Vocal cord paralysis is the inability to move the muscles that control the vocal cords.
Vocal cord paralysis may affect one or both vocal cords. Females are affected more often than males.
Paralysis of one vocal cord can result from brain disorders, such as brain tumors, strokes, and demyelinating diseases (such as multiple sclerosis), or damage to the nerves that lead to the voice box (larynx). Nerve damage may be caused by noncancerous (benign) and cancerous (malignant) tumors; neck injury; surgery to the neck, such as surgical removal of the thyroid gland or spinal surgery; a viral infection of the nerves; Lyme disease; neurotoxins (substances that poison or destroy nerve tissue), such as lead, mercury, and arsenic; or the toxins produced in diphtheria. The cause is unknown for some people.
Paralysis of both vocal cords is a life-threatening disorder caused by surgery of the spine nearest the neck and surgical removal of the thyroid gland, insertion of a breathing tube into the windpipe (tracheal intubation), injury, and diseases that affect the nerves and muscles (such as myasthenia gravis).
Vocal cord paralysis prevents the vocal cords from opening and closing and may affect speaking, breathing, and swallowing. Paralysis may allow food and fluids to be inhaled (aspirated) into the windpipe (trachea) and lungs. If only one vocal cord is paralyzed, the voice is hoarse and breathy. Usually, the airway is not blocked because the normal cord on the other side opens sufficiently. When both vocal cords are paralyzed, the voice is reduced in strength but otherwise sounds normal. However, the space between the paralyzed cords is very small, and the airway is inadequate so that even moderate exercise causes difficulty in breathing and a harsh, high-pitched sound (stridor) with each breath.
Doctors try to find the cause of the paralysis. They ask questions about all possible causes, including chronic exposure to heavy metals (arsenic, lead, and mercury), use of the drugs phenytoin and vincristine, history of a connective tissue disorder (such as Marfan syndrome), Lyme disease, sarcoidosis, diabetes, and alcoholism. In addition to asking questions about a person's medical history, doctors base the diagnosis on laryngoscopy. Laryngoscopy is examination of the larynx, with a thin, flexible viewing tube. Additional testing may include magnetic resonance imaging (MRI) or computed tomography (CT) of the head, neck, and chest; a scan of the thyroid gland; and x-rays of the esophagus (barium swallow).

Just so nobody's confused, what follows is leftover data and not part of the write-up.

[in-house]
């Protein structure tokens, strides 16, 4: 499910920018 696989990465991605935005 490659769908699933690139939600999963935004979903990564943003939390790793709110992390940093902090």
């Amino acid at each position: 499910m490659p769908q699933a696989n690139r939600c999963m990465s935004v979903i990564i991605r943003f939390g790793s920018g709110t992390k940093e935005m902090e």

If only one side is paralyzed, an operation can be done to move the paralyzed vocal cord to the best position for more normal speech. The operation may involve inserting an adjustable spacer near the paralyzed cord or injecting a substance into the paralyzed cord to move the cords closer together, improve the voice, and prevent aspiration.
When both sides are paralyzed, keeping the airway open adequately is difficult. A tracheotomy (surgery to create an opening into the trachea by cutting through the front of the neck) may be needed. The tracheotomy opening may be permanent or may be used only when the person has an upper respiratory tract infection. In another procedure, called an arytenoidectomy, the vocal cords are permanently separated, thus widening the airway. However, this procedure may worsen voice quality. Laser removal of part of one or both vocal cords is preferred to arytenoidectomy and helps widen the airway. If done correctly, laser removal can preserve satisfactory voice quality and eliminate the need for a tracheotomy.
Last full review/revision March 2013 by Clarence T. Sasaki, MD